STORY: Tinubu, a former governor of Lagos state, will take over leadership of a country grappling with Islamist insurgencies in the northeast, armed attacks, killings and kidnappings, conflict between livestock herders and farmers, cash, fuel and power shortages, and perennial corruption that opponents say outgoing Muhammadu Buhari's party has failed to stamp out, despite promises to do so.
The Independent National Electoral Commission (INEC) said Tinubu garnered 8.79 million votes, ahead of main opposition challenger Atiku Abubakar's 6.98 million votes.
Peter Obi, an outsider popular with younger voters, garnered 6.1 million votes.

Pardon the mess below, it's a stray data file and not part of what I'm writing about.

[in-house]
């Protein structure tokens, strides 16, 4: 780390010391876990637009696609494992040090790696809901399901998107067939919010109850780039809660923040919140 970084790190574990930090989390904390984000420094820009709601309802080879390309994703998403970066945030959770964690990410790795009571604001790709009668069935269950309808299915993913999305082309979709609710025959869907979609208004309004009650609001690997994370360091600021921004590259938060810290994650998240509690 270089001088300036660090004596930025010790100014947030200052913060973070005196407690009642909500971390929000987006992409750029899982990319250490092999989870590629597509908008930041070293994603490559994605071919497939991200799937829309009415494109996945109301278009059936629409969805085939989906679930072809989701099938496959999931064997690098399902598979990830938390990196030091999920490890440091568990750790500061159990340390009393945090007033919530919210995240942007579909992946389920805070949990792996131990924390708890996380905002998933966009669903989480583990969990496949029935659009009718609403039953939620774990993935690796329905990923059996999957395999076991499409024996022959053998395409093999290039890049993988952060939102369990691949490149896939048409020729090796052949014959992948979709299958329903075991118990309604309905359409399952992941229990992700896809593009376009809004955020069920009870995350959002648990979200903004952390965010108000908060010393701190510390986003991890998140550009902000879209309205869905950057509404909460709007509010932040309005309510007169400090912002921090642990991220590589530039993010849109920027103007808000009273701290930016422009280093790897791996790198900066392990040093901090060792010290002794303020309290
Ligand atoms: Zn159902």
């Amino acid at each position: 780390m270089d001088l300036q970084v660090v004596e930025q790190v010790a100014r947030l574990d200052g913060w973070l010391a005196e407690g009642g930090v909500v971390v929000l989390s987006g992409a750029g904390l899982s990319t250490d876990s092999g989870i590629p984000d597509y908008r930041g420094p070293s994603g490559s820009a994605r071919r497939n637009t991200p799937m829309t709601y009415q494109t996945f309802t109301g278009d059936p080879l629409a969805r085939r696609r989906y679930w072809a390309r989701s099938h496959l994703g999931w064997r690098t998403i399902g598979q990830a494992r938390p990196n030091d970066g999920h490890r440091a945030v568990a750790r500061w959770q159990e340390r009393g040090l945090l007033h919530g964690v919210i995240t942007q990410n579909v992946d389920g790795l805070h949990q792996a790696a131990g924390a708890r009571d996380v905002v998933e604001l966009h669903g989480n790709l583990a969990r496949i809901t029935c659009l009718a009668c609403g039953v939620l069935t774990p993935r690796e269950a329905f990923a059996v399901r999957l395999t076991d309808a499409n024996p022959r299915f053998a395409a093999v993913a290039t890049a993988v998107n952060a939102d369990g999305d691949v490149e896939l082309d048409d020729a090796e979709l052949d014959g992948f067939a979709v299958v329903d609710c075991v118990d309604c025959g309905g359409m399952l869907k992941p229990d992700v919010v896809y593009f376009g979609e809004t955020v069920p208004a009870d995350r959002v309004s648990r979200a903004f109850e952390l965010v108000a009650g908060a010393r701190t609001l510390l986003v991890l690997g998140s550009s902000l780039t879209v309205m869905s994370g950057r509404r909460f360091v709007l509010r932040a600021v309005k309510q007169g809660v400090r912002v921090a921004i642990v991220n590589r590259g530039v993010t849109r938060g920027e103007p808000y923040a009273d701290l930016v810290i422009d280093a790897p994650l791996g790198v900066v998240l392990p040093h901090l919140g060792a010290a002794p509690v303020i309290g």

Nigerian electoral law says a candidate can win by getting more votes than their rivals, provided they get 25% of the vote in at least two-thirds of the 36 states and the federal capital Abuja, which Tinubu did.
Opposition parties rejected the results as the product of a flawed process, which suffered multiple technical difficulties owing to the introduction of new technology by INEC, and on Tuesday (February 28) called on its chairman, Mahmood Yakubu, to resign.